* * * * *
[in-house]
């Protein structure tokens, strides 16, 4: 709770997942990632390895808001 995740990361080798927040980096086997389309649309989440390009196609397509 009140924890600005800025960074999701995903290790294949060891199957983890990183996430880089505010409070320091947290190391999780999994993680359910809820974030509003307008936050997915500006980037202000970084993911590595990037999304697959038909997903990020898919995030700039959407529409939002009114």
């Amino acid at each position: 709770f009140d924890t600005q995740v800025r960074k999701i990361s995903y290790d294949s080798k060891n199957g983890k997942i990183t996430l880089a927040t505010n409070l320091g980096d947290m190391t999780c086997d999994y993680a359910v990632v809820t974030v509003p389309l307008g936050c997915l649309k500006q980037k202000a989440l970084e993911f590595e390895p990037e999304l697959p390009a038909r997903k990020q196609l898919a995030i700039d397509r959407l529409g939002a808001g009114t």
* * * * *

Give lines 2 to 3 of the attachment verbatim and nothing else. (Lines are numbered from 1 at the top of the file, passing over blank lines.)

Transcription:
């Protein structure tokens, strides 16, 4: 709770997942990632390895808001 995740990361080798927040980096086997389309649309989440390009196609397509 009140924890600005800025960074999701995903290790294949060891199957983890990183996430880089505010409070320091947290190391999780999994993680359910809820974030509003307008936050997915500006980037202000970084993911590595990037999304697959038909997903990020898919995030700039959407529409939002009114």
């Amino acid at each position: 709770f009140d924890t600005q995740v800025r960074k999701i990361s995903y290790d294949s080798k060891n199957g983890k997942i990183t996430l880089a927040t505010n409070l320091g980096d947290m190391t999780c086997d999994y993680a359910v990632v809820t974030v509003p389309l307008g936050c997915l649309k500006q980037k202000a989440l970084e993911f590595e390895p990037e999304l697959p390009a038909r997903k990020q196609l898919a995030i700039d397509r959407l529409g939002a808001g009114t």